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Mitchell Hamline Law Journal of Public Policy and Practice




The nature of identity in the United States lies in the Constitution. Perhaps this is due to “veneration” of the document. It has also been argued that the Declaration of Independence holds a seminal role in the American identity.

The rift seems to occur with the concept of a “living constitution,” whereby the concept of an ever-evolving jurisprudence allows for an evolving interpretation of the Constitution as society changes.

This rift can be demonstrated by the world of J.R.R. Tolkien. In The Lord of the Rings and Silmarillion, the various languages of groups of Middle Earth represent and have distinct portrayals of attributes. The elves speaking Sindarin and Quenya seek beautiful things, the orcs are former elves that have been corrupted in their language, the dwarves are logical in their Khuzdul language, etc. However, the natures of the languages are subject to change. This is exemplified when Melkor, one of the original beings, created by Eru Ilúvatar (the original being), turns dark when the original singing—evidently before the creation of language—of the Ainur becomes dissonant with Melkor’s choice to sing differently.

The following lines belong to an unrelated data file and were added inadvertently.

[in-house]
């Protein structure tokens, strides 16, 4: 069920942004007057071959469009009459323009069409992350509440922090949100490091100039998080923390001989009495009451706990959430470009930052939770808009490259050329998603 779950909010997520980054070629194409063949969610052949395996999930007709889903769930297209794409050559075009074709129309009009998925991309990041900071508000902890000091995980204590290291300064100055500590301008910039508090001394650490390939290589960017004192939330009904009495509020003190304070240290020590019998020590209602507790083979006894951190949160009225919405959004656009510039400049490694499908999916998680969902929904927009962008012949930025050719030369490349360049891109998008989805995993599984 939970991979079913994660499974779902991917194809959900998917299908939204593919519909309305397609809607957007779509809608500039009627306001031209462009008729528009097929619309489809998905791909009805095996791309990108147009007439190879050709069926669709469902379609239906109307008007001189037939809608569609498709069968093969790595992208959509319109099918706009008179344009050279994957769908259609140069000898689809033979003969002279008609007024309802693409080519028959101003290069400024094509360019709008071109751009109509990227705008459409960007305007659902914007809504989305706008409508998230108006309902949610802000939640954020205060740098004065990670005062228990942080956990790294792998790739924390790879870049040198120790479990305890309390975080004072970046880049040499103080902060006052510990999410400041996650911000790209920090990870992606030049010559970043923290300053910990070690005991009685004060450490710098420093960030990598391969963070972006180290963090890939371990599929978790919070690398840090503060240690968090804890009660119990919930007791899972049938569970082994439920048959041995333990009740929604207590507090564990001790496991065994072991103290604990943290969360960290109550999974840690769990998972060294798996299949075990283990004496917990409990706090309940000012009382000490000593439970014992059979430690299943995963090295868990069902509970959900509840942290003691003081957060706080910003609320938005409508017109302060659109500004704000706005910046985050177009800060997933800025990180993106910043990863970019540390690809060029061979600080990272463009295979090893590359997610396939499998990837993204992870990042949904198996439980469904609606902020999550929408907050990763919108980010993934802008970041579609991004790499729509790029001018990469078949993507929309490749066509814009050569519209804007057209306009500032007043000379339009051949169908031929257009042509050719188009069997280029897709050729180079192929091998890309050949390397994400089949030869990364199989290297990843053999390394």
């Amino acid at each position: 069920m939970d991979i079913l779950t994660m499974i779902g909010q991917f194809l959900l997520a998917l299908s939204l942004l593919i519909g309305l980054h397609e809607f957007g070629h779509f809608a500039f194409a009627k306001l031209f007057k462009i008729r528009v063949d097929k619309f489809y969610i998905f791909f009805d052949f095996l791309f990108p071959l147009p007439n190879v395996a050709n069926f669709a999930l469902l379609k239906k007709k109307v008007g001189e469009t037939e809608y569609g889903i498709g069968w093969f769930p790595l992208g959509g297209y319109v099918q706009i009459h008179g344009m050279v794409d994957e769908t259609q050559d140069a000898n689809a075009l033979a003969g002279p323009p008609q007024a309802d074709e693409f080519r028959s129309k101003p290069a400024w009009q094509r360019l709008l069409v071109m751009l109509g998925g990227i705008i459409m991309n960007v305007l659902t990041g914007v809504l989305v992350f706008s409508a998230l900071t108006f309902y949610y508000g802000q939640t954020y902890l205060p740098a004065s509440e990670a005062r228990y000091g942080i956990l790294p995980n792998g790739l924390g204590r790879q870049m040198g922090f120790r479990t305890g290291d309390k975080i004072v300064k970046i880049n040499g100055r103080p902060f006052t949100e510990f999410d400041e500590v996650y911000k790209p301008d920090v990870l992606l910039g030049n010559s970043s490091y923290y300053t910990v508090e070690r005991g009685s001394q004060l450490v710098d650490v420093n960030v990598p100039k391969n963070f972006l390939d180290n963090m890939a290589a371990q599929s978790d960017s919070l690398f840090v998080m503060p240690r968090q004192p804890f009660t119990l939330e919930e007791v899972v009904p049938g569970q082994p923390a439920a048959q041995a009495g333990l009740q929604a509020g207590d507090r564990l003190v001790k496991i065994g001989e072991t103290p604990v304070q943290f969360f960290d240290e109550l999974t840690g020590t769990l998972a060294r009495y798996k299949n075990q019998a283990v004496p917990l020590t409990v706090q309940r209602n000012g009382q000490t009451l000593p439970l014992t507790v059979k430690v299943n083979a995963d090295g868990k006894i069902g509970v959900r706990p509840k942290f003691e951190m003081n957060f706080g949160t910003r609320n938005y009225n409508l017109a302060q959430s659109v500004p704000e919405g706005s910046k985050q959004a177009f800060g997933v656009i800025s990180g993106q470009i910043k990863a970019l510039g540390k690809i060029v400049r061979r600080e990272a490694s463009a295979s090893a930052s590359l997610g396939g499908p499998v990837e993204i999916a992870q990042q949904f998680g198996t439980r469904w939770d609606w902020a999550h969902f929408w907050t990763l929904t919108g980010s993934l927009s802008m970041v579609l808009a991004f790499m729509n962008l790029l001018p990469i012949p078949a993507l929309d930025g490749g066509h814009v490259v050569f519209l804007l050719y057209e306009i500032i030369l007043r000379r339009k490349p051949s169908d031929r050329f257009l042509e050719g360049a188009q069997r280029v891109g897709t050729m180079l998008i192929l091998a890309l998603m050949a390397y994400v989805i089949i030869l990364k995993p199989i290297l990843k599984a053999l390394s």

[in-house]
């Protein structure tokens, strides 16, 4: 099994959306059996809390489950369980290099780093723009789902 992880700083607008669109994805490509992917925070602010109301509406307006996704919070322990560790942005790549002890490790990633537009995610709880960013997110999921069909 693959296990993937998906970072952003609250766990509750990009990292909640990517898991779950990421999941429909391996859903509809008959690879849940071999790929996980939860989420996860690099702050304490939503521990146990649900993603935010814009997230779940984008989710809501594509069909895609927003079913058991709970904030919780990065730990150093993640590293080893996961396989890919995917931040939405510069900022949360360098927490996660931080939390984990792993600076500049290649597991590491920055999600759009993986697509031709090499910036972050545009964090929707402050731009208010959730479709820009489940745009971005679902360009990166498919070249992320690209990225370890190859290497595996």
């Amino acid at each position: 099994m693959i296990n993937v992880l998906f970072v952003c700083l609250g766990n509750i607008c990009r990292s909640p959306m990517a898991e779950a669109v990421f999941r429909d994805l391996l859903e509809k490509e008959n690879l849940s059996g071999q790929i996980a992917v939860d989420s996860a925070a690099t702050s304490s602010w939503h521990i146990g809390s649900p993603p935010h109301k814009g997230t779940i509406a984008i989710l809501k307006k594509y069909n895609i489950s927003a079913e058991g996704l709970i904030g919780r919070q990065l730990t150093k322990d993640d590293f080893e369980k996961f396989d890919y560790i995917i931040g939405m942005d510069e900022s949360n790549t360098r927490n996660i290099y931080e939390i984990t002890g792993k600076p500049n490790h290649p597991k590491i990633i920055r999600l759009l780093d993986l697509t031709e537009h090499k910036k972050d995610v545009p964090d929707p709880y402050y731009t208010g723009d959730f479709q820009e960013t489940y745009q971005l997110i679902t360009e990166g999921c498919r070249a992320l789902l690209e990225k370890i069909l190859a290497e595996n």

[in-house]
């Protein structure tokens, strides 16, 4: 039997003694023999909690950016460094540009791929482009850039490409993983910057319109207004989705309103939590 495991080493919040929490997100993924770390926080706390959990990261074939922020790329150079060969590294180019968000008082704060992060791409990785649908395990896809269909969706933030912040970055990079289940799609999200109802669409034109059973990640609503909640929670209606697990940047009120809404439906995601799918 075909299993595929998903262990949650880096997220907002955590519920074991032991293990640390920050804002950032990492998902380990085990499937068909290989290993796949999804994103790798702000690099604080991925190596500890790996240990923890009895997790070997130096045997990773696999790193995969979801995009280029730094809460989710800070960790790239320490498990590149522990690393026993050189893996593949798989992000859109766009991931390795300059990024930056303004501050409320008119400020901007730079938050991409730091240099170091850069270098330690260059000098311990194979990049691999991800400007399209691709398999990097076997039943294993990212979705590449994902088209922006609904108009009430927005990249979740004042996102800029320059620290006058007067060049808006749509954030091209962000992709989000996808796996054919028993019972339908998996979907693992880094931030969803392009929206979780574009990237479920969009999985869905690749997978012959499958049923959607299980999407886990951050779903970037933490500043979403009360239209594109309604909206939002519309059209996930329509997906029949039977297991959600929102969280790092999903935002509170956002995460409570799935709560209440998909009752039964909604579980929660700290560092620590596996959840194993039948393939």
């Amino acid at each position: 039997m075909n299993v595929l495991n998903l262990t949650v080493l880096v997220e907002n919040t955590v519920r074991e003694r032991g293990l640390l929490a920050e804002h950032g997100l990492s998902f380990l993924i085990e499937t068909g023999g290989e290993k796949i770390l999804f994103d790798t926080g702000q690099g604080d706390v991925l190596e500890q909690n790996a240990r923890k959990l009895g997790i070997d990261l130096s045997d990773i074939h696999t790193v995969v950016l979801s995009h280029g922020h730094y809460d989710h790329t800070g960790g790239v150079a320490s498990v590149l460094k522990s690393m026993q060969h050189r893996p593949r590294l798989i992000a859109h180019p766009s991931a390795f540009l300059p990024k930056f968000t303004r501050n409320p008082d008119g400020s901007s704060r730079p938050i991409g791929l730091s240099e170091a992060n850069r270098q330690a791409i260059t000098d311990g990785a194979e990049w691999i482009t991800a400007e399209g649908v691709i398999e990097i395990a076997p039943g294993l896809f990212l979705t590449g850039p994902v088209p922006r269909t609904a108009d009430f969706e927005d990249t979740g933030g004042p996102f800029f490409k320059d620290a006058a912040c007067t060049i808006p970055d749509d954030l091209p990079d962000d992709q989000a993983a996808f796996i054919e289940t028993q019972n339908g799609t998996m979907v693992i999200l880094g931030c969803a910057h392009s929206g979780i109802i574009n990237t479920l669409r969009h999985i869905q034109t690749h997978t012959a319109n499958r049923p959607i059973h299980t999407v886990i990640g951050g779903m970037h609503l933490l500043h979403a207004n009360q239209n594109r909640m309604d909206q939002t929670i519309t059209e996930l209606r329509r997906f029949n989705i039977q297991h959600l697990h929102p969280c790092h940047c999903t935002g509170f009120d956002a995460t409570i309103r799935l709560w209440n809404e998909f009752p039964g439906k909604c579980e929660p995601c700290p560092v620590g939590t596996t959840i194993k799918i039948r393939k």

Natural law has been compared to originalism in the sense that the two have overlapping elements. Again, it may be fair to compare natural law to the musical order set by Eru Ilúvatar. If this premise is accepted that natural law is originalism, the order set by Eru Ilúvatar, then the dissonance caused by Melkor can arguably be the concept of a living constitution—or at least that the two have overlapping elements.

This is not a critique of living constitutionalism and similar theories of constitutional interpretation. But, rather, an interpretation of how the two theories could be metaphors of how constitutional interpretation as seen through literary—that is myths existing in an inception of literature, such as, the myth of The Silmarillion set within the works of Tolkien—lenses. Indeed, for purposes of this analysis: living constitutionalism and originalism could be flipped, arguably.

This deviation from Eru Ilúvatar’s original plan does not have to necessarily result negatively. There are others who fall out of line with the original conception of Eru Ilúvatar, such as “men” who are endowed with the gift of a short life and thus are industrious and creative. Arguably, it could also be extended to the world of Hobbits who are evidently related to men—but their origin story is never clearly delineated in any of Tolkien’s writings.

Thus, this shows that the story of the Silmarillion primarily and in part The Lord of the Rings exemplifies rifts of originalism and living constitution doctrines. These perhaps are not just relevant for Constitutional interpretation purposes.

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Hamline University School of Law

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